Giovanni Francesco Giuliani was a Classical-era Italian composer not to be confused with his unrelated, slightly later and
more renowned contemporary, the guitar virtuoso Mauro Giuliani, who is already well represented on Brilliant Classics
with guitar concertos (BC92961), duets (BC93381) and songs for soprano and guitar (BC94779).
Giovanni Francesco was a violinist by training and profession, born and schooled in Livorno but who made his career in Florence, where he became a highly regarded teacher and performer: he led the orchestra in several premieres of Rossini operas such as Il turco in Italia and Il barbiere di Siviglia. Giuliani also composed dramatic music of his own but he was better known in his own time for instrumental pieces which are indebted in style to the galant music of his teacher Pietro Nardini, whose string quartets (BC94438) and sonatas (BC93347) may also be found in Brilliant Classics recordings.
The earlier Giuliani composed 12 nocturnes for clarinet and harp which here receive their first complete recording. They each have the structure of a slow introduction and a cheerful, quick main movement, unpretentious in character but written with brilliance as well as skill for their instruments, taking full advantage of the contrasting tonal qualities of clarinet and harp.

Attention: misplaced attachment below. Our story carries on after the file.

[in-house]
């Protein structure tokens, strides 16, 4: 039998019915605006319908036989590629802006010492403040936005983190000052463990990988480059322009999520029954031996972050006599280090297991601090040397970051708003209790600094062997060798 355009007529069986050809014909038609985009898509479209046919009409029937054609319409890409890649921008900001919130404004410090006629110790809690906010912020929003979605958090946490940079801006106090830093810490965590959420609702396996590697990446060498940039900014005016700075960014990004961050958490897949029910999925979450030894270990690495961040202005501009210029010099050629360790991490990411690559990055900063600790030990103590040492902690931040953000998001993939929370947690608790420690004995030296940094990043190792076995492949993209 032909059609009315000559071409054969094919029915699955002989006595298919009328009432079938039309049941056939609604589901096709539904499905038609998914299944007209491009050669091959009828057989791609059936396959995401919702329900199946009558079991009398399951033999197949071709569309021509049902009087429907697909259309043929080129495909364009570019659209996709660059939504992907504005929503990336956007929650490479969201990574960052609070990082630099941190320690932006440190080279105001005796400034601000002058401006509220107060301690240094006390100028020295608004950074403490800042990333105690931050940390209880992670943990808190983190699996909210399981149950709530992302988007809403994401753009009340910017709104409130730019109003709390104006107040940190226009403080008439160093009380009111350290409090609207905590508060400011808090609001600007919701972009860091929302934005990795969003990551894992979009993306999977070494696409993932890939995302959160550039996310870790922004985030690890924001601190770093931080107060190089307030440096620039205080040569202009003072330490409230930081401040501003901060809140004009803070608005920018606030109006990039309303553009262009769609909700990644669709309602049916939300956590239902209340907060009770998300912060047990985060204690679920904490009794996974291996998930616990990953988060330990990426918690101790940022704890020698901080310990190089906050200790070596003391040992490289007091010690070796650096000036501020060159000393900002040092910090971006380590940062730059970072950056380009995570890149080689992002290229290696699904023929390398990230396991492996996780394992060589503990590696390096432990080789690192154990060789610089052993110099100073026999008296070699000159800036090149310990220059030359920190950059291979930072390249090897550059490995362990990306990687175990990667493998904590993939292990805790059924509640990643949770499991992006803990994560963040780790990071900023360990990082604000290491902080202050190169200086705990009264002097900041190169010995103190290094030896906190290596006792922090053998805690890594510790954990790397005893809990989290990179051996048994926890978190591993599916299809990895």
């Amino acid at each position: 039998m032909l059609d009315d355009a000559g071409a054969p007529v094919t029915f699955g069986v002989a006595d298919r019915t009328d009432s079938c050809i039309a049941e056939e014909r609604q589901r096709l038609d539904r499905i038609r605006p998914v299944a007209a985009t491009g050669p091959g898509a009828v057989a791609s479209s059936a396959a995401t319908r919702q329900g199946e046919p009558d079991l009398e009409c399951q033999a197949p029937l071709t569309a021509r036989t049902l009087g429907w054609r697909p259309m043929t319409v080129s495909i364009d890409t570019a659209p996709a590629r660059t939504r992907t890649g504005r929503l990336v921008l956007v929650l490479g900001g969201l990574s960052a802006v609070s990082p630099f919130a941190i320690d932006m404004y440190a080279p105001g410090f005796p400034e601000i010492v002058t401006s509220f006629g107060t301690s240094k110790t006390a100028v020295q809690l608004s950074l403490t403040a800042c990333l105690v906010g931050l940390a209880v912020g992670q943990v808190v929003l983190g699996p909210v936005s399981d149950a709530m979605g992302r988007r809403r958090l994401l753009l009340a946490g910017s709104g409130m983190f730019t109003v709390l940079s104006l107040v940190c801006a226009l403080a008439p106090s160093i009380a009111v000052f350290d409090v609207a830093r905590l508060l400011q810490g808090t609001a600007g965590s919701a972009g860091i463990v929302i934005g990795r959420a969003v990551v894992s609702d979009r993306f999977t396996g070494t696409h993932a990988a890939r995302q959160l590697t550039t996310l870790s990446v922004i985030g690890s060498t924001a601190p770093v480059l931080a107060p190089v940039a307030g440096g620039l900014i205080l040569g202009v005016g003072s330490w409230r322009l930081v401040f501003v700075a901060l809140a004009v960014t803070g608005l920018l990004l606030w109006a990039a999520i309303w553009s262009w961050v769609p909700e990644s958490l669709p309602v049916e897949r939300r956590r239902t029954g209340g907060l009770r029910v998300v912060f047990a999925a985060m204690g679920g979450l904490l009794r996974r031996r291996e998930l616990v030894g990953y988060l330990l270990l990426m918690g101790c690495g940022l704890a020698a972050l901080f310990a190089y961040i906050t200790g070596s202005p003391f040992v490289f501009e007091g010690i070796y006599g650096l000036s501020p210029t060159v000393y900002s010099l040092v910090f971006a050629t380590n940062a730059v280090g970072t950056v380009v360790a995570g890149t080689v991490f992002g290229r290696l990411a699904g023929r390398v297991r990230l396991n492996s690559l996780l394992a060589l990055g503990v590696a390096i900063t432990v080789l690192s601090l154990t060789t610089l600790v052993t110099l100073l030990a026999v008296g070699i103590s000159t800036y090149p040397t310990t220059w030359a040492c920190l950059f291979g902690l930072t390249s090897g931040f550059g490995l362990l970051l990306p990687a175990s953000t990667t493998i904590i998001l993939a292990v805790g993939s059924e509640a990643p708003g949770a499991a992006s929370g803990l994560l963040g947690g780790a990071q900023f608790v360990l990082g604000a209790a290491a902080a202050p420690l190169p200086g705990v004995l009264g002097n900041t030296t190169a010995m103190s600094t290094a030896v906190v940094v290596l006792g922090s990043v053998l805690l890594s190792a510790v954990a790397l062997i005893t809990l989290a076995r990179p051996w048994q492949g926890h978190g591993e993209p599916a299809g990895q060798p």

The release is enhanced by contextual notes about this little-known composer by the clarinettist Luigi Magistrelli, who already has a distinguished discography to his credit on Brilliant Classics. He particularly specialises in reviving the work of little-known composers, and has recorded chamber and ensemble music with clarinet by Archduke Rudolph (BC94952), Caspar Kummer (BC94472) and Ferdinand Rebay (BC94171). This release will be of immediate interest to clarinettists and enthusiasts for out-of-the-way chamber music.
Giovanni Francesco Giuliani (not to be confused with Mauro Giuliani, the famous guitar composer) lived from 1760 till 1818, active as violinist, composer and teacher in Florence, which went through a huge boom of theatrical and musical creativity due to the efforts of Pietro Leopoldo as Gran Duke of Tuscany.
The 12 Nocturnes (or Notturnos) for clarinet and harp were found in the New York Public Library and were only recently discovered. They are charming pieces in Galante style, consisting of two movements: a slow introduction of great melodious beauty and a brisk and brilliant allegro. The accompaniment of the harp provides a velvety harmonic sonority which contributes to the pleasing character of the music.
These first recordings are played by Italian clarinetist Luigi Magistrelli, who already discovered many musical gems for his instrument, and harpist Elena Gorna.